Have you ever been to a Costco on a weekend? The whole world and their mother is there and finding parking gets pretty intense. I remember witnessing some guy scream “It’s not always about you!” at a wildly gesticulating, non-English speaking couple who were mad at him for taking what they thought was their spot (note: it wasn’t). I get it, we all just want to go in and stock up on toilet paper, but that was nothing compared to this woman who went all Danny Trejo in Machete Kills over a parking spot. A parking spot. In Costco. Can we all just agree to be nice to each other at Costco from here on out, on the off chance some of us are packing heat in the trunk?  – CBC

Then again, maybe that woman just lacked sleep. We all get crabby when we’re short on sleep, and the temptation to wave sharp objects around gets even stronger the less sleep we have. I know I don’t have the best of tempers when I’m tired, and this is an interesting read on how to fall asleep in less than two minutes – Inc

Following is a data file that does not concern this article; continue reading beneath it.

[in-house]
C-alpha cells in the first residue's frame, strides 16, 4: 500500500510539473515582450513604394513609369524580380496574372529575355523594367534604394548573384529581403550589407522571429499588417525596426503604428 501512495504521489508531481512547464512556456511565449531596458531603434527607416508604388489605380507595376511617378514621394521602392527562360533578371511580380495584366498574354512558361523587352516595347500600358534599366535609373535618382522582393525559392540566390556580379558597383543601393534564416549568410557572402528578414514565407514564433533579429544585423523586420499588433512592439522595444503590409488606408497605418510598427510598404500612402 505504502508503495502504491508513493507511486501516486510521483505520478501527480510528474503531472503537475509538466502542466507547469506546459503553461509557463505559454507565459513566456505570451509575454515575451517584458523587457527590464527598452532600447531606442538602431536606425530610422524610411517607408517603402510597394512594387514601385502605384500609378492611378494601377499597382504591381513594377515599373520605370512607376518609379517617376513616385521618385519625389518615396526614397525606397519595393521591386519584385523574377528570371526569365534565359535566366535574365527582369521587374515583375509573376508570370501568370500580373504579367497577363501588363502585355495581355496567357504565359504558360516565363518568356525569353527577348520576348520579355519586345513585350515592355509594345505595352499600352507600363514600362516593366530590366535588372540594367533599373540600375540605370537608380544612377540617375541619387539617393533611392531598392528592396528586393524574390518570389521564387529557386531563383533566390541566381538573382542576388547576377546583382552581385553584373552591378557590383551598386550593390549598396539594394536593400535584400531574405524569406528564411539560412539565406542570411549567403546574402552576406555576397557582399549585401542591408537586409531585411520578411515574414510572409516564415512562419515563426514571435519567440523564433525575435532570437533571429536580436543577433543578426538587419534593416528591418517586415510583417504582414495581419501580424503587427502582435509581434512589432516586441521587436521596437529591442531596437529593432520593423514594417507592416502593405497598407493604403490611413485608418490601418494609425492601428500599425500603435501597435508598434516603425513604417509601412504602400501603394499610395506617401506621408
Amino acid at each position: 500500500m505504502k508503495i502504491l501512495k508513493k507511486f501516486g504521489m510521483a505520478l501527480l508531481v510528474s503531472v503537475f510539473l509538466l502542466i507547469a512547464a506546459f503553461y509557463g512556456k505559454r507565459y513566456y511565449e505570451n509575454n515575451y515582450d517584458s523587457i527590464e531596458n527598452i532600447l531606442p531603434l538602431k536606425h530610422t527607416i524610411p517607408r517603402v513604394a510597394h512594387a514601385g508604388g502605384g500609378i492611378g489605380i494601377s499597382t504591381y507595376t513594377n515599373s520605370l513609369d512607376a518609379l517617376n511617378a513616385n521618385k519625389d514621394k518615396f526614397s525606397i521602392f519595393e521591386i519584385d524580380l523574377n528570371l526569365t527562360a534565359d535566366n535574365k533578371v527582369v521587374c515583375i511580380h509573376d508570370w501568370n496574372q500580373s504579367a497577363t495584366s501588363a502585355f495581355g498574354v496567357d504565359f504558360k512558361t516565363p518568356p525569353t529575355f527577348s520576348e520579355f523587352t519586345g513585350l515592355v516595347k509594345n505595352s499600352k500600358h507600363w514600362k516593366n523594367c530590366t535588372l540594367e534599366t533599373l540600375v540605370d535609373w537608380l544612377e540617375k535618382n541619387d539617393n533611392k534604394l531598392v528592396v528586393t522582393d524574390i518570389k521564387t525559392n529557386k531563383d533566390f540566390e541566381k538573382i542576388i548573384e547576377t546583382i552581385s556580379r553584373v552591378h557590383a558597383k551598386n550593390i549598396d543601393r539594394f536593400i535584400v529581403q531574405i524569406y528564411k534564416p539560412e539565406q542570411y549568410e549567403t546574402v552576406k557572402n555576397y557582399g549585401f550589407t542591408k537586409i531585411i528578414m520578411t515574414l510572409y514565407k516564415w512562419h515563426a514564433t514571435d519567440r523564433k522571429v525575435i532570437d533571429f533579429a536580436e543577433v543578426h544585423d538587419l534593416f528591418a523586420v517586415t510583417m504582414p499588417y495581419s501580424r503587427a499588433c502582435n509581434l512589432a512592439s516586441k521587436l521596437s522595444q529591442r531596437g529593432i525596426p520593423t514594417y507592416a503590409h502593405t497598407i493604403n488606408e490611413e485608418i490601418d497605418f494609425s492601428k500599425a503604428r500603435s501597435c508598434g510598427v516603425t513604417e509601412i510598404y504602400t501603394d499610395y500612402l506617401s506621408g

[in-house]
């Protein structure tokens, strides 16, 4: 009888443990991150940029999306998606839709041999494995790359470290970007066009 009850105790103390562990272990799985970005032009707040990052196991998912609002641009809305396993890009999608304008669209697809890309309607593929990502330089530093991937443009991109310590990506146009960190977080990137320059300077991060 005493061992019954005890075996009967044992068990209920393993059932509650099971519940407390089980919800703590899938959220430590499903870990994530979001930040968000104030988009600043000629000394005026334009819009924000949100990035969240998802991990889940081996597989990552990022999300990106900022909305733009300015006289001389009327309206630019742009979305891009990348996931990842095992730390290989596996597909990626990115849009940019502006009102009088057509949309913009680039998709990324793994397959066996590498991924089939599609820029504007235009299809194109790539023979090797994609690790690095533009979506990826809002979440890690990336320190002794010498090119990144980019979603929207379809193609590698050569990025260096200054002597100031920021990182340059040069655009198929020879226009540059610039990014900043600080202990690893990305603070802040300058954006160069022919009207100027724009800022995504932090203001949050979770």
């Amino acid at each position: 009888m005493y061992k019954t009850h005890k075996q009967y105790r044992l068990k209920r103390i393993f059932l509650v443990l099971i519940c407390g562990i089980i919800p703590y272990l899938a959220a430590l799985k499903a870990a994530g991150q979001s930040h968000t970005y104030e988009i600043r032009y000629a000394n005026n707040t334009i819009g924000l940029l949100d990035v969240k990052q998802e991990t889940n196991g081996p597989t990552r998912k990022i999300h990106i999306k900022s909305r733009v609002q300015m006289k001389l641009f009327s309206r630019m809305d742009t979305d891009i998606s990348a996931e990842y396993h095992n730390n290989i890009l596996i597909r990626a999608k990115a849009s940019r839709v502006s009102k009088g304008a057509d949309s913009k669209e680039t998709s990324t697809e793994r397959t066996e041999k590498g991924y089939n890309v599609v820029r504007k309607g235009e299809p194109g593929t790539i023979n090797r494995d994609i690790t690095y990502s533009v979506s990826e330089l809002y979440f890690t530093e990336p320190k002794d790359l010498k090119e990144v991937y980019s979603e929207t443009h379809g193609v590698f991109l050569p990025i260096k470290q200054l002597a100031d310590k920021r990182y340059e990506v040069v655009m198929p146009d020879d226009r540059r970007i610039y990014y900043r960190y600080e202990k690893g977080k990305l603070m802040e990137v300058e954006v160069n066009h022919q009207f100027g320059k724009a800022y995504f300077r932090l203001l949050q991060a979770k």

I’m adding the term “illusory superiority” to my phrasebook now – The Guardian

Also, I seem to have married an anomaly. Le Hubs is one of those people who haven’t seen Avengers: Endgame and doesn’t care if he ever does, one way or another. I think it’s got something to do with his disdain for all things Disney, especially now that it owns all the major franchises and Pixar. Disney is clearly the Buy n Large of the entertainment world, but I was raised on a diet of Disney movies and sing-alongs so I can’t hate it. Not that much anyway. That said, I think Endgame was kind of it for me. Iron Man was what, 2008? I don’t see myself still hankering after all these superheroes ten years from now when I hit that  menopausal rough patch. Not that I’m going to be their target audience, anyway – Rolling Stone

Speaking of target audience, I’m still one of those crazy ride-or-die Thronies just seeing the whole show out to the end. I know, I wanted to do a recap after watching each episode but that didn’t work out, so I’ll just share Ramin Djawadi’s fantastic score for Episode Three. It’s like the Sept of Baelor meets Westworld, and it’s crazy good – YouTube

 

From Here To Infinity

From Here To Infinity
There are no Avengers: Endgame spoilers in this post. Fine. Maybe a teensy one, and it’s at the end, so don’t read the postscript!

 

Continue reading “From Here To Infinity”